Healing, both physical and emotional, is eased through the power of story.

A Puerto Rican girl and her storytelling brother, Antonio, survive a powerful hurricane that rips the roof off of their home.

The trauma of the storm silences Antonio, and he is no longer able to share his gift of stories. A blue tarp covers the house until they can replace it with a new roof—a daily reminder of the storm and the damage it caused. Still, the siblings find joy in the situation, imagining that the blue hue cast by sunlight through the tarp is the water of the ocean or envisioning the shadows as macaws and herons in the jungle. The protagonist promises to help Antonio find his voice. Eventually, the roof is replaced, and Antonio regains his speech, ready to share his stories once again. In their newly mended home, the family finds a creative way to honor the blue tarp that sheltered them. The story and a note from the author bring an important focus to the continued recovery of Puerto Rico after devastating hurricanes such as 2017’s Irma and Maria and the challenges that Puerto Ricans continue to face as they rebuild. Vargas’ art has a scribbly, childlike feeling that makes the tale relatable despite its potentially scary subject. The siblings and their parents have brown skin and curly brown hair. (This book was reviewed digitally.)

Healing, both physical and emotional, is eased through the power of story. (hurricane and climate change information, ways children can help) (Picture book. 4-8)

Pub Date: April 11, 2023

ISBN: 9781623542337

Page Count: 32

Publisher: Charlesbridge

Review Posted Online: Dec. 13, 2022

Kirkus Reviews Issue: Jan. 1, 2023


Nice enough but not worth repeat reads.

Emma deals with jitters before playing the guitar in the school talent show.

Pop musician Kevin Jonas and his wife, Danielle, put performance at the center of their picture-book debut. When Emma is intimidated by her very talented friends, the encouragement of her younger sister, Bella, and the support of her family help her to shine her own light. The story is straightforward and the moral familiar: Draw strength from your family and within to overcome your fears. Employing the performance-anxiety trope that’s been written many times over, the book plods along predictably—there’s nothing really new or surprising here. Dawson’s full-color digital illustrations center a White-presenting family along with Emma’s three friends of color: Jamila has tanned skin and wears a hijab; Wendy has dark brown skin and Afro puffs; and Luis has medium brown skin. Emma’s expressive eyes and face are the real draw of the artwork—from worry to embarrassment to joy, it’s clear what she’s feeling. A standout double-page spread depicts Emma’s talent show performance, with a rainbow swirl of music erupting from an amp and Emma rocking a glam outfit and electric guitar. Overall, the book reads pretty plainly, buoyed largely by the artwork. (This book was reviewed digitally.)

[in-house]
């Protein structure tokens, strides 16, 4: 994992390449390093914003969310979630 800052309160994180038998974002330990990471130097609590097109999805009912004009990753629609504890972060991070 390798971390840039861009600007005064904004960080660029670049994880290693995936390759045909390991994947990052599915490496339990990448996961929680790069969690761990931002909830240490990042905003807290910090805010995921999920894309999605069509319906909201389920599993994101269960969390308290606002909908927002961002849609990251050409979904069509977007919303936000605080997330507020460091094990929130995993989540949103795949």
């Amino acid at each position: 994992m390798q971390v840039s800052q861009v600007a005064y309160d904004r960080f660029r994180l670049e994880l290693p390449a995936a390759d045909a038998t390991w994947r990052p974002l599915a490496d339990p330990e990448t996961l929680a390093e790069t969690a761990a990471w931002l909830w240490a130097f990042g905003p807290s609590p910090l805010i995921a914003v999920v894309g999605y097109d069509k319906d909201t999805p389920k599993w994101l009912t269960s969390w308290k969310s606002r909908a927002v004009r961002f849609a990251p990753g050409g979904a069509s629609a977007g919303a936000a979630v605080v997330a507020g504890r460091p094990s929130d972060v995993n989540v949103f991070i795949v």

Nice enough but not worth repeat reads. (Picture book. 4-6)

Pub Date: March 29, 2022

ISBN: 978-0-593-35207-6

Page Count: 40

Publisher: Razorbill/Penguin

Review Posted Online: Feb. 8, 2022

Kirkus Reviews Issue: March 1, 2022


A good bet for the youngest bird-watchers.

Echoing the meter of “Mary Had a Little Lamb,” Ward uses catchy original rhymes to describe the variety of nests birds create.

Each sweet stanza is complemented by a factual, engaging description of the nesting habits of each bird. Some of the notes are intriguing, such as the fact that the hummingbird uses flexible spider web to construct its cup-shaped nest so the nest will stretch as the chicks grow. An especially endearing nesting behavior is that of the emperor penguin, who, with unbelievable patience, incubates the egg between his tummy and his feet for up to 60 days. The author clearly feels a mission to impart her extensive knowledge of birds and bird behavior to the very young, and she’s found an appealing and attractive way to accomplish this. The simple rhymes on the left page of each spread, written from the young bird’s perspective, will appeal to younger children, and the notes on the right-hand page of each spread provide more complex factual information that will help parents answer further questions and satisfy the curiosity of older children. Jenkins’ accomplished collage illustrations of common bird species—woodpecker, hummingbird, cowbird, emperor penguin, eagle, owl, wren—as well as exotics, such as flamingoes and hornbills, are characteristically naturalistic and accurate in detail.

A good bet for the youngest bird-watchers.   (author’s note, further resources) (Informational picture book. 4-7)

Pub Date: March 18, 2014

ISBN: 978-1-4424-2116-5

Page Count: 40

Publisher: Beach Lane/Simon & Schuster

Review Posted Online: Jan. 3, 2014

Kirkus Reviews Issue: Jan. 15, 2014

Close Quickview